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California closes major hydropower plant amid record low water levels on Lake Oroville

In this aerial view, houseboats sit on Lake Oroville at low tide as the California drought emergency worsens in Oroville, California on July 25, 2021.

Robyn Beck | AFP | Getty Images

SANTA MONICA, Calif. – California shut down a large hydropower plant on Lake Oroville when the water level fell near the minimum required to generate electricity, state water authorities said.

It is the first time since the power plant opened in 1967 that the state has shut down the Hyatt power plant due to a lack of water.

The blackout could trigger even more blackouts this summer as the state grapples with a historic drought and record-breaking heat waves.

Officials said the record low water level at Lake Oroville, an artificial water reserve in Northern California, was due to the drought aggravated by climate change.

Although California is constantly hit by drought, climate change has fueled high temperatures and arid soils, which significantly reduced water runoff to the reservoirs this spring, resulting in the lowest levels ever recorded at Lake Oroville, officials said Thursday.

"This is just one of many unprecedented impacts we are experiencing in California as a result of our climate-induced drought," Karla Nemeth, director of the state's water resources division, said in a statement.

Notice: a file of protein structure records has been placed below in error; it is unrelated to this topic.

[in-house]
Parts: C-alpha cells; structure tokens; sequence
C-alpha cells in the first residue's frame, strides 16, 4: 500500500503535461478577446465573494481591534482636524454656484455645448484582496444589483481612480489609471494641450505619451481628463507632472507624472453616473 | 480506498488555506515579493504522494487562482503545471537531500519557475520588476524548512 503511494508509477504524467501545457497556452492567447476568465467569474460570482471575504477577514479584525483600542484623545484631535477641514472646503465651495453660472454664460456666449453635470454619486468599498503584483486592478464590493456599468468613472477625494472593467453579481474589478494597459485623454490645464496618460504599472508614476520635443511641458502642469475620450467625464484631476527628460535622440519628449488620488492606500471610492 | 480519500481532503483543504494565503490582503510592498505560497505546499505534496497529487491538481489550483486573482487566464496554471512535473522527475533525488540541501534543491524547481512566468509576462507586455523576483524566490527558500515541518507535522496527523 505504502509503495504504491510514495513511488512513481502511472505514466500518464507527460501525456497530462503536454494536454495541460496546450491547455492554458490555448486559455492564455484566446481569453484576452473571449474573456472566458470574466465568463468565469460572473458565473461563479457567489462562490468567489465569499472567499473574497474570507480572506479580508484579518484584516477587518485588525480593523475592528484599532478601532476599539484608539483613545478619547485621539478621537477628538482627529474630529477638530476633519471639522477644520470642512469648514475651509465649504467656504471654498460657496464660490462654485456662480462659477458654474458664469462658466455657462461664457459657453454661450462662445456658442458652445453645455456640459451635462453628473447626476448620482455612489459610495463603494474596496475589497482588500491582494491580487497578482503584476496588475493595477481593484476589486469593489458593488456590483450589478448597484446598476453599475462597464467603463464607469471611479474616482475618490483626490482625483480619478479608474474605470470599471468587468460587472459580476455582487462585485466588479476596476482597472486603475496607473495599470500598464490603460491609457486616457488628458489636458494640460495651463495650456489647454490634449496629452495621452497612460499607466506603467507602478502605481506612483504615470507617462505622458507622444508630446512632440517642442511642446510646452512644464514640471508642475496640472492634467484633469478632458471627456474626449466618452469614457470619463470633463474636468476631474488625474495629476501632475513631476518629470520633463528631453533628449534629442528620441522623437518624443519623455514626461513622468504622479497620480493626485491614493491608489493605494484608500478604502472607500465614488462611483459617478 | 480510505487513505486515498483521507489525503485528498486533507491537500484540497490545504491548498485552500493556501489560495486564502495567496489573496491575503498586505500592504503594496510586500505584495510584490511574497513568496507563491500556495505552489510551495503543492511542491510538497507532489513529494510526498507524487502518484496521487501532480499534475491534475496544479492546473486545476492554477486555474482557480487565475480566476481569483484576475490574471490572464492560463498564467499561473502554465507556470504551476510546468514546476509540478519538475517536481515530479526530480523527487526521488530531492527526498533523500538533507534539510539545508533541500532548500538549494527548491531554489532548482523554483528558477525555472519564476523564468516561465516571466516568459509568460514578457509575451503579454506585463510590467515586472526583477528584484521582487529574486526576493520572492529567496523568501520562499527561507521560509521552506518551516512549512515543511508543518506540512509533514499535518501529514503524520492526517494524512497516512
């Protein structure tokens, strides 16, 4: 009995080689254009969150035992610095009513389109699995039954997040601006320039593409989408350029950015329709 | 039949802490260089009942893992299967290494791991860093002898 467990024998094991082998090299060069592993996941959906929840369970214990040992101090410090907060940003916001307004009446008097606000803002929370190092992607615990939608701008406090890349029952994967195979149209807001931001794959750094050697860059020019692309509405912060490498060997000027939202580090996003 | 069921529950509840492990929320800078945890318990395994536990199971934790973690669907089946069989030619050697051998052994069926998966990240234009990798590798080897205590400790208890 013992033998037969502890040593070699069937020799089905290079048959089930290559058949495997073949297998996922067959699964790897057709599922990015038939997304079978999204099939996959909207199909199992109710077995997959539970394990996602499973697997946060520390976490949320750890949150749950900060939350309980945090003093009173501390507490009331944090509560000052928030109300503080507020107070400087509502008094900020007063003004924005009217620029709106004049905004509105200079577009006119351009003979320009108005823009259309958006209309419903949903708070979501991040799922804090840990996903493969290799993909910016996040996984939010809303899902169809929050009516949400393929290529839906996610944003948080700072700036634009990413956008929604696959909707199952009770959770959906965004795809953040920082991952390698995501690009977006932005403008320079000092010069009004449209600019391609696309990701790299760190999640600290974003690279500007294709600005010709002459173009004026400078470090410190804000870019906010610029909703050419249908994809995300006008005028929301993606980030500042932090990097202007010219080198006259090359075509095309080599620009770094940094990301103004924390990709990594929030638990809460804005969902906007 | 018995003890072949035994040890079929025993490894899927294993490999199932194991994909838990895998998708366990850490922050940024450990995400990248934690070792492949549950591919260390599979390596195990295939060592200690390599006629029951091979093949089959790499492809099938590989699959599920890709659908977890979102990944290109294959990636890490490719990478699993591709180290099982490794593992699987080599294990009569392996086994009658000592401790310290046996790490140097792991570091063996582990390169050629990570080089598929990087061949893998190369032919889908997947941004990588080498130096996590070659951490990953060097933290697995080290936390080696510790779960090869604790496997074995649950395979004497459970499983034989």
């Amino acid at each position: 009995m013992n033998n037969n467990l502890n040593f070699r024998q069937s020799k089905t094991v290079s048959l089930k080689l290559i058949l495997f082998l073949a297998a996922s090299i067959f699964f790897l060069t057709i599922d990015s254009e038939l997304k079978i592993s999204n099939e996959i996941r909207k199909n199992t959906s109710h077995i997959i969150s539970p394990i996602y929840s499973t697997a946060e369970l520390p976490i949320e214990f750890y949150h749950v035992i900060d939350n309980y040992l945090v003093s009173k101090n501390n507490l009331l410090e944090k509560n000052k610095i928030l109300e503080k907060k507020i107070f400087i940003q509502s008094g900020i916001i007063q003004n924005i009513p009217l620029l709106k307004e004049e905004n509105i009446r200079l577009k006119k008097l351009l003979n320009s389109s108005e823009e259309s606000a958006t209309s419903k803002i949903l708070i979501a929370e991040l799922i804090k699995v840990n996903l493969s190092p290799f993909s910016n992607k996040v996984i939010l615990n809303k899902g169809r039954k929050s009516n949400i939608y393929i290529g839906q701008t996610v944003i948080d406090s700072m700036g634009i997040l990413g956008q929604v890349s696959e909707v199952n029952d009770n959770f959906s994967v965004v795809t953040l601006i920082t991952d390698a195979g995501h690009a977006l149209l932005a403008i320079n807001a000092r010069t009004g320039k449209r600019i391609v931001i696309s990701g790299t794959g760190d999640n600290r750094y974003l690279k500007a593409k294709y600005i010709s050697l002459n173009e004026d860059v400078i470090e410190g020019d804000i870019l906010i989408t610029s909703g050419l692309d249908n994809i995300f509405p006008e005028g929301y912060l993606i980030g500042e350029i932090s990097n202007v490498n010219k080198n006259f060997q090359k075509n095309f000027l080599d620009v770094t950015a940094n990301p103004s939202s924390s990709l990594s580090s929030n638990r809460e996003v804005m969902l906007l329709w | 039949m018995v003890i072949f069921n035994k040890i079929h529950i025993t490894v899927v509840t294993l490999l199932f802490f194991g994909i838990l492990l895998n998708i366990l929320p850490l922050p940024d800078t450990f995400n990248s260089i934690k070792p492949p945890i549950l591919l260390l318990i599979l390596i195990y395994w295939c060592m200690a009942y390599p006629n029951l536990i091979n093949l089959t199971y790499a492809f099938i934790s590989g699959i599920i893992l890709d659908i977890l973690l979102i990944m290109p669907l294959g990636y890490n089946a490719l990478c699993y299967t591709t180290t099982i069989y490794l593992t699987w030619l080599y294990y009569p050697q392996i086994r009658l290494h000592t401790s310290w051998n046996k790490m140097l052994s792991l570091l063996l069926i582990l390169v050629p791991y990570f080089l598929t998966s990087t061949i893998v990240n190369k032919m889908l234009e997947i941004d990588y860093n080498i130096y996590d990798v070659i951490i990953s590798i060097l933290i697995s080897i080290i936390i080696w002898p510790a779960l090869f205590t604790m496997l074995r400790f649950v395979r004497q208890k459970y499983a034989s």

Nemeth said the department anticipated the shutdown and planned a loss of water and network management. Officials have warned the facility will no longer be able to generate electricity if the water level drops below 640 feet above sea level.

Dry land is visible in a section that is usually underwater on the shores of Lake Oroville, which is the second largest reservoir in California and has a capacity of nearly 35, according to daily reports from the state Department of Water Resources near Oroville, California % hat, 06/16/2021.

Aude Guerrucci | Reuters

Lake Oroville's water levels are expected to reach 620 feet above sea level by the end of October. Nemeth said the state's water board was working to "save as much water as possible".

Although the facility is no longer generating electricity, officials said they will dump some water from the dam into the Feather River to help maintain the river's temperature requirements.

Governor Gavin Newsom urged California residents in July to reduce household water use by 15% in order to maintain water supplies. Grid operators have also urged residents to limit electricity usage to avoid blackouts as forest fires scorched the state, including the Dixie Fire, which has been burning for more than three weeks and decimated the gold rush town of Greenville.

"Falling reservoir levels are another example of why it is so important for all Californians to conserve water," said Nemeth.

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